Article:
Tuesday, April 25, 2023

Sisu: It’s Finnish for “Don’t Mess with Him”

Thanks to Putin, Finland is bringing some sisu to NATO. That is a hard to precisely translate Finnish word that roughly encompasses gritty determination and sheer, defiant guts. Aatami Korpi has it in abundance. His sisu became legendary during the Winter War against the Soviets, but so far, he has taken a pass on the Lapland War against the National Socialists. Unfortunately, a retreating German commander decides to declare war on him, which is a very bad decision in Jalmari Helander’s Sisu, opening Friday in theaters.

The Soviets took everything from Korpi, killing his family and burning his home—and then he totally lost it. His superior officers couldn’t control him anymore, so they just turned Korpi loose to kill Soviets, which he did, in legendary numbers. Now, he is a grizzled old prospector, who wants the world to leave him alone. Like Tom Waits in
The Ballad of Buster Scruggs, Korpi proceeds from a few specks of gold dust in his pan to a considerable vein in remarkably short order.

Also, like Waits, Korpi will have to defend his diggings, but instead of claim-jumpers, he will be hunted by the retreating German SS company he encounters on the road to Helsinki. Officer Bruno Helldorf has been conducting a scorched earth campaign, but he is savvy enough to understand the war is lost. Looking to the future, he figures Korpi’s gold can set him up for whatever comes next, so he is willing to disregard orders to get his hands on it.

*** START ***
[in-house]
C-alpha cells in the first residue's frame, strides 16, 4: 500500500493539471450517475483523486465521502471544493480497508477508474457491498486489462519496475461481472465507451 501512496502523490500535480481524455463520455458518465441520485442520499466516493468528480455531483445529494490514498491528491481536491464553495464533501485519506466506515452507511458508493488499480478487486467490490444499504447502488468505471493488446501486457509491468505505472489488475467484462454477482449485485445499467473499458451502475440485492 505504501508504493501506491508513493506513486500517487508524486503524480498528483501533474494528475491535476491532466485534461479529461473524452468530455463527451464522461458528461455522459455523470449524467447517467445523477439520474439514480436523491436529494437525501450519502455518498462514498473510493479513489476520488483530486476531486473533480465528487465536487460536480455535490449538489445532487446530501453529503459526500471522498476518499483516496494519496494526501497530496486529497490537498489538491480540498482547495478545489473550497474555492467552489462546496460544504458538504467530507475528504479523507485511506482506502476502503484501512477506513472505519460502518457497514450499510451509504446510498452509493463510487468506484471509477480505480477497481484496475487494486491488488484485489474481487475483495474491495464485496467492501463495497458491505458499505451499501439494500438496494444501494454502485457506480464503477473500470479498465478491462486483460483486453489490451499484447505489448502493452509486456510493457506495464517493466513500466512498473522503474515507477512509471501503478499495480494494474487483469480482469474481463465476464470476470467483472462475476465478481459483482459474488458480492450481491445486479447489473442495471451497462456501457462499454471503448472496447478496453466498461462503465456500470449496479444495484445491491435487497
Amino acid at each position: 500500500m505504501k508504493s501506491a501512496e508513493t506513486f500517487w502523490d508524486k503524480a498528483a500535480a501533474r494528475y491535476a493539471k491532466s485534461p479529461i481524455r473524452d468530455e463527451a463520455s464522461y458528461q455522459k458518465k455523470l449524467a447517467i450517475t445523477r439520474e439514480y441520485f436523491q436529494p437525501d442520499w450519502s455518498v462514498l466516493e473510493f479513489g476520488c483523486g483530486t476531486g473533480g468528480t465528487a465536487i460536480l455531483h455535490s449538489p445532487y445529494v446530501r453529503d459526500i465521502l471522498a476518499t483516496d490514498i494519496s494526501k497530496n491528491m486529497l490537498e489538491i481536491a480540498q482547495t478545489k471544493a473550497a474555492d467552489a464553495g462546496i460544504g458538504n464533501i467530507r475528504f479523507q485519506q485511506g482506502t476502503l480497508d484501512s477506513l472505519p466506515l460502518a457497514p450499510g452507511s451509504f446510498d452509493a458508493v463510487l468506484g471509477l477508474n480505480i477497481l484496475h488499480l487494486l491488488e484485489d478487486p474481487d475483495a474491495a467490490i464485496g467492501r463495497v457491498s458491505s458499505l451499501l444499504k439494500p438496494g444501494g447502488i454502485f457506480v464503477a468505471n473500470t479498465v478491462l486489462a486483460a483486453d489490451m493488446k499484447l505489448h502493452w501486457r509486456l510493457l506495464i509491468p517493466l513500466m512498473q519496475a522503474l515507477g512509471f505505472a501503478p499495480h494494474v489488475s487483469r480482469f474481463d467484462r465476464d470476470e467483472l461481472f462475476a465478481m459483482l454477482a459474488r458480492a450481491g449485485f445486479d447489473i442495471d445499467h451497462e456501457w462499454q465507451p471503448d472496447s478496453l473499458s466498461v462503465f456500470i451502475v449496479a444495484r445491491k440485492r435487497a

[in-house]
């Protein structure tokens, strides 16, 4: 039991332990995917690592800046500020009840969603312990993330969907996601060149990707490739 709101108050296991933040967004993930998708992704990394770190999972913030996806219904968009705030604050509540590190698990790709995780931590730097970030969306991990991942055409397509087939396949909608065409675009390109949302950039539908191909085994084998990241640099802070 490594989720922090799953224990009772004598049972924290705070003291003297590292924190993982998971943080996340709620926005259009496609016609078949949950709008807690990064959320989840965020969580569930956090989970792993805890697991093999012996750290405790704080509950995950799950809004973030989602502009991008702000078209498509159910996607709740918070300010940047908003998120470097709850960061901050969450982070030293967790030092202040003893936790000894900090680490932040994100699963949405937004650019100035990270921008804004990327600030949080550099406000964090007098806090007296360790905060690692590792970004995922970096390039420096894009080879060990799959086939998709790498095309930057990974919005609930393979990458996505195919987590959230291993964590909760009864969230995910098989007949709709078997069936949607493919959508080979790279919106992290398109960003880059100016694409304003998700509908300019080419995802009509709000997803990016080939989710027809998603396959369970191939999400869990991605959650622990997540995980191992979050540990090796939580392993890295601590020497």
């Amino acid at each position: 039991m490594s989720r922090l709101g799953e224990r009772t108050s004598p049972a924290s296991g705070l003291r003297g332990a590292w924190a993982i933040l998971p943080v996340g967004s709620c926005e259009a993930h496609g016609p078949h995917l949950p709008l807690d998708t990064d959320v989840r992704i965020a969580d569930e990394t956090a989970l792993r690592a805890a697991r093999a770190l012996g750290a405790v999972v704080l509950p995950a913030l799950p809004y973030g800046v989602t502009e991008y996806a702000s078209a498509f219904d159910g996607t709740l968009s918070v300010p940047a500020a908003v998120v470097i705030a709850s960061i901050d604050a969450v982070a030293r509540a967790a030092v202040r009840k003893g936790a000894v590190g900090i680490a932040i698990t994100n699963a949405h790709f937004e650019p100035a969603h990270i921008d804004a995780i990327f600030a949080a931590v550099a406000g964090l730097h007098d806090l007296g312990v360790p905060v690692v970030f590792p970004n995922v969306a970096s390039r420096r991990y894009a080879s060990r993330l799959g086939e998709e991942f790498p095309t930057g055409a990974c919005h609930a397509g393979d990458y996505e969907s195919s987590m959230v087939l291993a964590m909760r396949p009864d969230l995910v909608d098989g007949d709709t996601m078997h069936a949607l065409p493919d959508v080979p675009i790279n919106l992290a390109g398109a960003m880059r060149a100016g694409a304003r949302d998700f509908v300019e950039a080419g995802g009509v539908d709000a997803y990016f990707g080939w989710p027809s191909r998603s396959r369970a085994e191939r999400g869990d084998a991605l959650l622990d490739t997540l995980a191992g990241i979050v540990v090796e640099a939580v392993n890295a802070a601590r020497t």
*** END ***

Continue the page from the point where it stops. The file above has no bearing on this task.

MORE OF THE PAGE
Frankly, Helander’s two prior features,
Big Game and Rare Exports, sounded cool, but failed to live up to their high concept promise. However, Sisu is far and away his most successful film to-date, thanks to its archetypal simplicity. Much like Korpi’s superiors in the Winter War, Helander just winds him up and sends off into big action set pieces to kill Germans. It isn’t complicated, but its brutally, cathartically entertaining, especially if you have reached an age where at you really enjoy watching old guys kick butt.

Jorma Tommila couldn’t possibly be anymore grizzled or badassed as Korpi. He is sisu personified and the camera loves him for it. Aksel Hennie (who previously fought National Socialists as the title character in
Max Manus) is suitably sinister, in a calculating and cold, clammy kind of way. While the captive women Helldorf is transporting are only minimally developed as characters, when they turn into vengeance-seeking action figures in their own right, it is still highly satisfying.

Cinematographer Kjell Lagerroos gives it all a big, sprawling, epically grungy almost-spaghetti-western-like look that suits its gritty, larger-than-life protagonist and the spectacularly violent battles. It is wildly over-the-top, but it is also grounded in very real, very tragic Finnish history. This time around, Korpi is killing Germans, but the film frequently reminds us why he was killing Soviets only a few years before. Enthusiastically recommended for action fans,
Sisu opens this Friday (2/28) in theaters, including the AMC Lincoln Square in New York.